The real deal

Updated: 2011-08-25 07:44

By Shi Xi (China Daily)

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The real deal

Mending luxury bags has become a profitable business for one store owner in Shanghai who is capitalizing on the country's growing obsession with brand name goods. Shi Xi reports.

It took three months for Zuo Dengjuan, 21, from Anhui province, to become a first-rate luxury bag mender at Sac lgant.

"I was working at the inspection and quarantine department before and knew nothing about luxury bags. I spent one month learning to distinguish between real and fake brands and gradually learnt how to wash off stains and fix cracks."

While a luxury bag has become a must-have for the well-off in China, those who own them are becoming increasingly aware that you have to look after them too.

Hence, the spread of luxury bag mending shops that provide efficient, personalized and professional standards of service.

"Young people appreciate luxury and it is essential to be able to distinguish between colors and different types of leather. Seemingly trivial differences can mean a lot," says Sac lgant's owner Duke Du.

Zuo is one of Du's favorite students because she is so diligent.

"One bag takes two to three weeks to mend and every month I have to deal with 40 to 50 bags. Sometimes it is hard to meet the quota but the commission is quite seductive," she says.

Zuo says she earns 2,500 yuan ($391) in basic salary and commission and bonuses are based on the number of bags she mends.

"Our services are usually recommended by the big brand stores," Du says. "After proving our technical strength, we cooperated with major luxury brands and they have become our most effective promoters."

Located on busy Nanjing Road West, Du rented a small store in the Shanghai Center.

Packed with a huge variety of colorful luxury bags, some needing attention, the small store welcomes a steady flow of clients.

"We have 16 assistants in total and our goal is for each of them to maintain 40 to 50 bags a month," Du says.

He came to the Chinese mainland at the end of 2002 to work for a Singapore export company, but found that business was hard going.

He started his store when his patent leather shoes were practically ruined by a cobbler.

"My shoes had been left in the sun and had dried out," he says, which prompted him to think about how service for leather goods could be improved.

According to the 2010 Hurun Wealth Report, there are 875,000 millionaires in China. This enormous market potential has attracted the luxury brands.

According to a report released by BCG in 2010, the quantity of luxury stores in Shanghai and Beijing has already exceeded the number in New York and Chicago. What is more, some second-tier cities in China are now welcoming these big brands.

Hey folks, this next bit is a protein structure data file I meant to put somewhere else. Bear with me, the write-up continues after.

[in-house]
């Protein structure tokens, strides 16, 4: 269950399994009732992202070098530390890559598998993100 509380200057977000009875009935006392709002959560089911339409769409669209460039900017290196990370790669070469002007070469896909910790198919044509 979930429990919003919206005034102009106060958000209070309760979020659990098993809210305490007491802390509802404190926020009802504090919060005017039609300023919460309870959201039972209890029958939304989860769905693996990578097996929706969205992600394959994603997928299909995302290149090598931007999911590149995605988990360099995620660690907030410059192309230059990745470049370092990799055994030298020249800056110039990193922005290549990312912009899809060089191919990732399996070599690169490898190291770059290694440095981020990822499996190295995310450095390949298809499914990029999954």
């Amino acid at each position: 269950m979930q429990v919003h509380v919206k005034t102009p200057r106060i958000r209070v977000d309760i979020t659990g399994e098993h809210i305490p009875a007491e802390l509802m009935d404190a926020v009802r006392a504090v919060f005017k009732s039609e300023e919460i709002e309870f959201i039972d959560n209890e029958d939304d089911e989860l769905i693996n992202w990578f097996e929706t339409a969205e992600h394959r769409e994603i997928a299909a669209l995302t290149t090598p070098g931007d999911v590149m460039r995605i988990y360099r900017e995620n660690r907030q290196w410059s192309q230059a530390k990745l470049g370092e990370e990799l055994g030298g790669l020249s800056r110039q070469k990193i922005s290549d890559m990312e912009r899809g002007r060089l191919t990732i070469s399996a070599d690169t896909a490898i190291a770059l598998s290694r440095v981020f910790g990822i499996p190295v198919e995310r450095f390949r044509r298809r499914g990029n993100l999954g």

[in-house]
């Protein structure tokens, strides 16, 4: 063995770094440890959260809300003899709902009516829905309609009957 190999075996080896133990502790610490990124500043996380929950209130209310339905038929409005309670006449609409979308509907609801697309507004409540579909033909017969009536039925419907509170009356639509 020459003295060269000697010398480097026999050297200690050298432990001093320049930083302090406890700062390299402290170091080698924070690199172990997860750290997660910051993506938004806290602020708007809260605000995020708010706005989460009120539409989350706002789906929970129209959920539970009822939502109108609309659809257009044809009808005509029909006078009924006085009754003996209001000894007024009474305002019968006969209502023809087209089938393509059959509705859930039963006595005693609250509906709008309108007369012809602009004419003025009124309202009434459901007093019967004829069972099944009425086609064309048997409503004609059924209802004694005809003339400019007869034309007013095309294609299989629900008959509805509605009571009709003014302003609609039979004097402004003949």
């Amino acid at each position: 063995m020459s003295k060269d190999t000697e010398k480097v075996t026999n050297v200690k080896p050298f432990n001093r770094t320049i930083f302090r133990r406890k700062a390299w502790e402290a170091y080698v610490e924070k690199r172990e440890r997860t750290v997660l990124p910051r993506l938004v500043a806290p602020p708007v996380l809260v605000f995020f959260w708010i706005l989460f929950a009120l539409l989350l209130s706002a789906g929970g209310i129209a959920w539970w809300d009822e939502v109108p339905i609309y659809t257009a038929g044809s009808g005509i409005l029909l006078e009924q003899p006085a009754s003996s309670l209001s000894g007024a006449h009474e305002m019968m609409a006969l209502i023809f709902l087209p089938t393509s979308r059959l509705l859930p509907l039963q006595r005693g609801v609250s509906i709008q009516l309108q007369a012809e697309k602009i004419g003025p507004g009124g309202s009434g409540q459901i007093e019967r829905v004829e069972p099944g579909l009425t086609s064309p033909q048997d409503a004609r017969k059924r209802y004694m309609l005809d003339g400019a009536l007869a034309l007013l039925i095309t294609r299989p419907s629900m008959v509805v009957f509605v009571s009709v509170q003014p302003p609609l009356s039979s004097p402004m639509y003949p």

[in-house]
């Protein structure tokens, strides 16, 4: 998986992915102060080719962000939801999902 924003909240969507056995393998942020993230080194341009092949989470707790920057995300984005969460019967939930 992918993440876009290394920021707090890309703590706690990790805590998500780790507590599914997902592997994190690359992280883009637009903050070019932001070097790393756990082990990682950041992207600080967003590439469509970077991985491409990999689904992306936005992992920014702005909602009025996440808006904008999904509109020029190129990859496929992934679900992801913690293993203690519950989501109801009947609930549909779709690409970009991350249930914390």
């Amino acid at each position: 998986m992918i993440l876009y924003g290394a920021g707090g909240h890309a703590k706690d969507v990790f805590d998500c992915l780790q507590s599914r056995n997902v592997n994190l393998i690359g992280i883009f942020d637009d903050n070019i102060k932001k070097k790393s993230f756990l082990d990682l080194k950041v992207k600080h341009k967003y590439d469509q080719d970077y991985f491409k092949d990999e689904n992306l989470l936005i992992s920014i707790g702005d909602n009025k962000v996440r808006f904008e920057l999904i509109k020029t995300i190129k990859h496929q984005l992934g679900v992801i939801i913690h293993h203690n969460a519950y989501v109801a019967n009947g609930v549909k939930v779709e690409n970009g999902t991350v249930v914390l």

In 2010, the Chinese luxury goods market was worth about $10 billion and by 2014, it is expected to become the world's largest consumer of luxury goods.

"In general, Shanghai people are strong consumers and are fashion conscious," Du says, adding the city is one of the best places in the world to establish a store.

Meanwhile, insurance worker Yu Yang, 25, has a problem with her Gucci bag, which was stained by her clothes. She is worried there is nothing Sac lgant can do about it.

"But according to the staff, the problem can be easily repaired with a special kind of cleaning agent," she says.

"Stains, cracks, discoloration, scratches and other problems need to be carefully inspected and then we will provide advice," Du says.

Sometimes, however, mistakes happen.

"There was a Miu Miu bag costing about 8,000 yuan ($1,252), but we paid out 5,000 yuan for the damage we made during mending," Du says.

He says his biggest problem is the number of copycat stores that are opening up, but who lack in skills.

"We start at 300 yuan each bag and then we charge based on what needs to be done. Washing, replenishing colors, cobbling, are all charged at different rates."

Another area of business for Sac elegant is selling second-hand bags.

"Some owners of severely damaged bags want to exchange them for money, allowing us to do second-hand business as well."

As for the future, Du says, he plans to expand further by establishing a salon for high-end bag owners and bringing in other luxury goods.

Xu Junqian contributed to the story.

The real deal

An employee brushes a bag at a second-hand luxury store in Beijing. Provided to China Daily


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